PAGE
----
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The Chemical Educator

ISSN: 1430-4171 (electronic version)

Table of Contents

Abstract Volume 18 (2013) pp 173-178
DOI 10.1007/s00897132498

A Case Study Exploring How Graduate Students Instruct Inquiry-Based Labs

Kimberly J. Smith* and Patricia A. Metz

Glendale Community College, 6000 West Olive Avenue, Glendale, AZ 85302,; Johns Hopkins University, McAuley Hall, 5801 Smith Ave, Suite 400, Baltimore, MD 21209
Received August 1, 2011. Accepted May 18, 2013.

Published: 5 July 2013

Abstract. Continuing concern regarding the undergraduate chemistry laboratory curriculum has prompted research of alternative lab activities to the traditional verification experiments. Inquiry based activities have been reported to improve student understanding, however many large universities have not changed their lab courses in decades. In such institutions the graduate students instruct many of the general chemistry lab courses. This study was implemented at a large university in which six out of nineteen first semester general chemistry labs substituted their traditional one-week verification experiments for inquiry-based labs which utilized cooperative learning strategies to teach problem-solving ability, higher cognitive thinking, chemistry content and social skills. The study was evaluated by qualitative methods through examination of the students, the graduate teaching assistants, and all artifacts. This paper focuses on the findings with respect to the graduate teaching assistants and how their interactions with students, attitudes towards inquiry learning, and educational philosophies evolved during the semester.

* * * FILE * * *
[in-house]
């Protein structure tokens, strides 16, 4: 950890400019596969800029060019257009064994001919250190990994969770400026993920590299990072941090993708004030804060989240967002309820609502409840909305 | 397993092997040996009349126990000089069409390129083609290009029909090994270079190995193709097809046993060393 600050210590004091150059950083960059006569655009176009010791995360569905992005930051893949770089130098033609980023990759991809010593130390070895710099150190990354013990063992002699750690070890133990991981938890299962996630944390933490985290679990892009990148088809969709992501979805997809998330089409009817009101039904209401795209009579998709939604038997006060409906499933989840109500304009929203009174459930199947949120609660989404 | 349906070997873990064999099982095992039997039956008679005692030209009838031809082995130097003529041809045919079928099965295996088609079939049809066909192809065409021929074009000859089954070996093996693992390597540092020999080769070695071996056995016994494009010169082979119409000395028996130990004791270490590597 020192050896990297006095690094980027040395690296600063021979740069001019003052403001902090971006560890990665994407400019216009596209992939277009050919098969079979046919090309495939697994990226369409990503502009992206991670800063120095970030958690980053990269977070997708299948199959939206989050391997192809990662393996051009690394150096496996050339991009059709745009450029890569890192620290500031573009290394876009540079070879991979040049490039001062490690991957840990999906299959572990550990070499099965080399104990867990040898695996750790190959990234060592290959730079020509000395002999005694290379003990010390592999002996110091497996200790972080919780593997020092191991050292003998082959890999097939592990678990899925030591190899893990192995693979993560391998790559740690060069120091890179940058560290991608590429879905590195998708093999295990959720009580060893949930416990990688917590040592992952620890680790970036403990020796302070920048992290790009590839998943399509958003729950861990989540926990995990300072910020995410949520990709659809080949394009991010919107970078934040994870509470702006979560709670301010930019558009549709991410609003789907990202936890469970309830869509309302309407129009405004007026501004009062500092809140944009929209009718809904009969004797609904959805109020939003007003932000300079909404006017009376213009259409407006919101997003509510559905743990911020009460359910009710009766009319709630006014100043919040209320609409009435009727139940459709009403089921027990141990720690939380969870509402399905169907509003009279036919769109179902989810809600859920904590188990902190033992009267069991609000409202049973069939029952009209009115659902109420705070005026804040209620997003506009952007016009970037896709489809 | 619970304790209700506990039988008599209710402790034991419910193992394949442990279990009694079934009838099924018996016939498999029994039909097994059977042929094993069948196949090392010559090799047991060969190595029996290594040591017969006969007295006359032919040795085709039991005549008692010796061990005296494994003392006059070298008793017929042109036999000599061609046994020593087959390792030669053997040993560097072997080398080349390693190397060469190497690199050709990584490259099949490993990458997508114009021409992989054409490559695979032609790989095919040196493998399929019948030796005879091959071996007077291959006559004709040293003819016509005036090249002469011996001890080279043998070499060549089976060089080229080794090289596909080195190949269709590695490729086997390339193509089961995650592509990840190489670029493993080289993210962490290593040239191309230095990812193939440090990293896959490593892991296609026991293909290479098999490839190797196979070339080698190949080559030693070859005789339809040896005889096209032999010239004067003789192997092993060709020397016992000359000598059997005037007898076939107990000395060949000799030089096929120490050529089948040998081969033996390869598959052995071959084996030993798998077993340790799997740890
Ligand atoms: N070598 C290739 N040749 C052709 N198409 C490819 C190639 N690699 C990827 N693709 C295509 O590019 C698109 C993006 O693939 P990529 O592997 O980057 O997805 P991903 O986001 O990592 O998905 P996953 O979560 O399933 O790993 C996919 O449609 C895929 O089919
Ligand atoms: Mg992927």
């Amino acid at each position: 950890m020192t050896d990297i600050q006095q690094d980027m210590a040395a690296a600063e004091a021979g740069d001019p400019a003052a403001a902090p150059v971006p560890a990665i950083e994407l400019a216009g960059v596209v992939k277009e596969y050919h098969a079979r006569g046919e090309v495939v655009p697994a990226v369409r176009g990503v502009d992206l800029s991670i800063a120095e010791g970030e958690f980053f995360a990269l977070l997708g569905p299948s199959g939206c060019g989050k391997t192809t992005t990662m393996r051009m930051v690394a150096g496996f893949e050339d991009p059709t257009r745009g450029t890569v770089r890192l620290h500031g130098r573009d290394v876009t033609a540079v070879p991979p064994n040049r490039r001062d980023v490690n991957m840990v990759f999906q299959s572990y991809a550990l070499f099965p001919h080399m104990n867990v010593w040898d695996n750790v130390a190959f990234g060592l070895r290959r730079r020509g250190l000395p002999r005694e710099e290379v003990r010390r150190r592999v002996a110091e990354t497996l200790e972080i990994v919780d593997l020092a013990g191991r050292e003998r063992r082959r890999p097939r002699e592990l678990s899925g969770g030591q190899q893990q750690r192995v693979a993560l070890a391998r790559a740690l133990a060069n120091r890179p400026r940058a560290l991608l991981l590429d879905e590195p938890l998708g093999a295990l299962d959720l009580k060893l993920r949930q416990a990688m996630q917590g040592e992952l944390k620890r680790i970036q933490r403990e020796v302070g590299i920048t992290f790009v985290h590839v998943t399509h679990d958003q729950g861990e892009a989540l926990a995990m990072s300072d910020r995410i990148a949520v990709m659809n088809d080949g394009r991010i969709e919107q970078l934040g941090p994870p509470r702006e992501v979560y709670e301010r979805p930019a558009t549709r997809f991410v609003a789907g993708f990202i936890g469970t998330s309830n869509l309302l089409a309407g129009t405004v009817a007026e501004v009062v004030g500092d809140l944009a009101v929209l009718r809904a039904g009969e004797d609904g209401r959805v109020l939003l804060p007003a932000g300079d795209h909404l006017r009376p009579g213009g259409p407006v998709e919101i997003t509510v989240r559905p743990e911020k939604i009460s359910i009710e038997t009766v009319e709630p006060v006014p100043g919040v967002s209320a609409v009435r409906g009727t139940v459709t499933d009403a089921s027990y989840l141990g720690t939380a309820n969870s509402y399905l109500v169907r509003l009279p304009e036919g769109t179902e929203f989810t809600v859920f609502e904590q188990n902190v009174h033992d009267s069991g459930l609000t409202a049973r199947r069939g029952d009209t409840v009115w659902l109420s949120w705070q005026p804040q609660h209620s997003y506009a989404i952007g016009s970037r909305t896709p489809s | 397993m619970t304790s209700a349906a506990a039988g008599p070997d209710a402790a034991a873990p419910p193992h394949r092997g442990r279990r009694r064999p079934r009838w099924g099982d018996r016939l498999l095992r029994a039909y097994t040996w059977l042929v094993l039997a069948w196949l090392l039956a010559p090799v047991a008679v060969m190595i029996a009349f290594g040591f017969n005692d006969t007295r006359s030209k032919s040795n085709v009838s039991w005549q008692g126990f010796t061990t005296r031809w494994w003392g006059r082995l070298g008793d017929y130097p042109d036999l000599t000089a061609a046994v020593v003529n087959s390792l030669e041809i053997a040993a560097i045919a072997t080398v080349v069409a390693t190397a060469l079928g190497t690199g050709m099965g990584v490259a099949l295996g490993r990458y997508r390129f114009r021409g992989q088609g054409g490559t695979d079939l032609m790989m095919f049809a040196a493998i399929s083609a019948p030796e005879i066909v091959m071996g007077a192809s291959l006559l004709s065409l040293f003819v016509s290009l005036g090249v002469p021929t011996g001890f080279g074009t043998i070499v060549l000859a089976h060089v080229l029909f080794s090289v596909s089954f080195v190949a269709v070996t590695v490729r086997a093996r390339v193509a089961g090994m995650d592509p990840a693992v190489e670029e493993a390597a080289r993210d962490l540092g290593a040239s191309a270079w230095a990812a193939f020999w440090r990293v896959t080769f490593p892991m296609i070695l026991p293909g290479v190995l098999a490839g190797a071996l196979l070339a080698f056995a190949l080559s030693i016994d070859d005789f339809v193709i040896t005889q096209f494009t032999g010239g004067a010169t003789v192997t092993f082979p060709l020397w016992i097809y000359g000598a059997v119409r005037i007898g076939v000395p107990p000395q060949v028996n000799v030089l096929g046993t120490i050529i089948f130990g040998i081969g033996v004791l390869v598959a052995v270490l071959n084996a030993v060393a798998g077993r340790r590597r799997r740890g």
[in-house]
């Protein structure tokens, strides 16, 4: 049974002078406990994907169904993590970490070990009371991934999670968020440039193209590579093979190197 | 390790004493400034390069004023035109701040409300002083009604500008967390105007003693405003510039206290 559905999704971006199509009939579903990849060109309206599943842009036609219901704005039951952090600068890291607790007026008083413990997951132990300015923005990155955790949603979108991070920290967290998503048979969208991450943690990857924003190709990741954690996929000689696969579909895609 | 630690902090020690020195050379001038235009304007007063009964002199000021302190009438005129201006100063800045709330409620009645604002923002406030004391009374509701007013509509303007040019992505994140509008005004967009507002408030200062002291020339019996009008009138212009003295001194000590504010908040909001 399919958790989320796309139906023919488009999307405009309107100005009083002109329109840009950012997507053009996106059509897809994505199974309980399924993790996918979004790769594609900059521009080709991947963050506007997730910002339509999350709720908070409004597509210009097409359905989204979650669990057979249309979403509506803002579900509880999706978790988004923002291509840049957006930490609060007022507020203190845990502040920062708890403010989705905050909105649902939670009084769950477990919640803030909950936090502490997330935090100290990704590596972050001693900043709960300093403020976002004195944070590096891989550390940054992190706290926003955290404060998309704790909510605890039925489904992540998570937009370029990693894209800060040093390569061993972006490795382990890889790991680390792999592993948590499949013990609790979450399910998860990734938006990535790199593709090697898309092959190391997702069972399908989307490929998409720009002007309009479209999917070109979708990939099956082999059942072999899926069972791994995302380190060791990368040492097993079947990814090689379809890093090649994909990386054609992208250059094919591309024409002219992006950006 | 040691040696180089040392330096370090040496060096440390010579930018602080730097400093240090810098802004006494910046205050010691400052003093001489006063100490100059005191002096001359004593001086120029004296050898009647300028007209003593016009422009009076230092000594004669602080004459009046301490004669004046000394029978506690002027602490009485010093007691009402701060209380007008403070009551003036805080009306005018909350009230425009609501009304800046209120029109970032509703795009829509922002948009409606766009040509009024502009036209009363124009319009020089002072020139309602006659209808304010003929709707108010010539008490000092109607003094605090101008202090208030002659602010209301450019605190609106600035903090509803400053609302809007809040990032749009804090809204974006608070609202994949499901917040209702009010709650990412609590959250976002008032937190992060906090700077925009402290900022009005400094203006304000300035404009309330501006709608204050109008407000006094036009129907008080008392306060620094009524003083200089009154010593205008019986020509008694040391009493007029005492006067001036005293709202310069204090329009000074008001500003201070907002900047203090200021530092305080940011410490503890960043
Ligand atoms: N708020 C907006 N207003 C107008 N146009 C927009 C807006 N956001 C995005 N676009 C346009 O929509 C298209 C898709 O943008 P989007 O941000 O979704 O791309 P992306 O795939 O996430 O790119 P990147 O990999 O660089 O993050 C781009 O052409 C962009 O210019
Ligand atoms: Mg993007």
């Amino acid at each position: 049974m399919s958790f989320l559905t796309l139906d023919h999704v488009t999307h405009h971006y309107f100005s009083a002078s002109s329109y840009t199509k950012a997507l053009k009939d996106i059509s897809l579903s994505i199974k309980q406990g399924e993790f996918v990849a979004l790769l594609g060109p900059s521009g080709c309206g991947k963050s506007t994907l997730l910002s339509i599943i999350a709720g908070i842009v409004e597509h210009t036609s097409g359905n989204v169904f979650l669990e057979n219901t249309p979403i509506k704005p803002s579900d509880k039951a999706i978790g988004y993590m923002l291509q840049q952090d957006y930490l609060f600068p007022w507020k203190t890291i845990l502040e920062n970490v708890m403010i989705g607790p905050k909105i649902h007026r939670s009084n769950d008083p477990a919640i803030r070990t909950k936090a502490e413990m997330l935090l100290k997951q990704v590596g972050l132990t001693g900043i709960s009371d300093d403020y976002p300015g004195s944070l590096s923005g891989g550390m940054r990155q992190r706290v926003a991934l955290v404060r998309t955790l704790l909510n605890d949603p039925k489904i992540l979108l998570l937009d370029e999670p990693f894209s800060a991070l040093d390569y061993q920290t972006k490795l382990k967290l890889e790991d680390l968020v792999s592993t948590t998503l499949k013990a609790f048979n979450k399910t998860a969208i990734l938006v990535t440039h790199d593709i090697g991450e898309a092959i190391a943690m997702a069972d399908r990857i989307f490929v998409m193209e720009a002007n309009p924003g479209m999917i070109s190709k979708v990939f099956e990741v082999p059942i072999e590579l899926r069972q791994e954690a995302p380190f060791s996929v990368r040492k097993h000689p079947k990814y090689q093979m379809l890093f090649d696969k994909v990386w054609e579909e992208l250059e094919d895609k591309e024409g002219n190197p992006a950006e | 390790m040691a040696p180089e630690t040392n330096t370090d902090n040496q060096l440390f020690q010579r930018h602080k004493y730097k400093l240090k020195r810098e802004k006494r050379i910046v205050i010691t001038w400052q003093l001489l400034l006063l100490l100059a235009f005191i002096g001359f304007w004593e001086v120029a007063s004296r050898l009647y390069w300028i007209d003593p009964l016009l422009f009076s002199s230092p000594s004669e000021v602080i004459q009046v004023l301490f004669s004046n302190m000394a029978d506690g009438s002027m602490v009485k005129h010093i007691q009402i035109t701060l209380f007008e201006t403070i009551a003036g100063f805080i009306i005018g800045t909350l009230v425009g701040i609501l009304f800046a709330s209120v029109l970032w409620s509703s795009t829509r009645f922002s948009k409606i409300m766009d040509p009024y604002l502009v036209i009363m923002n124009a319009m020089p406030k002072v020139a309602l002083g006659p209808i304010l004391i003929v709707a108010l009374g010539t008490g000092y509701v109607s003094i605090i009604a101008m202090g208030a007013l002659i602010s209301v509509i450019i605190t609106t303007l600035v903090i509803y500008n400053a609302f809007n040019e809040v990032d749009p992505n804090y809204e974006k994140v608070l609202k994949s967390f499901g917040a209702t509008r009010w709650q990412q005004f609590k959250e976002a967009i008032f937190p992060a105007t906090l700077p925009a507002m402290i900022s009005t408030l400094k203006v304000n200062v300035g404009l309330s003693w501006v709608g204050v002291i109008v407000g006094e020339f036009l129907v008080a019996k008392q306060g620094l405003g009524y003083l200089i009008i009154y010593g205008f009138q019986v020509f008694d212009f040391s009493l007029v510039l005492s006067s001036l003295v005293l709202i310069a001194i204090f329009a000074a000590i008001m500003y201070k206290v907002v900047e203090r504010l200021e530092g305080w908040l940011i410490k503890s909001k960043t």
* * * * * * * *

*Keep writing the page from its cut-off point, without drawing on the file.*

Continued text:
Key Words: Laboratories and Demonstrations; general chemistry

(*) Corresponding author. (E-mail:

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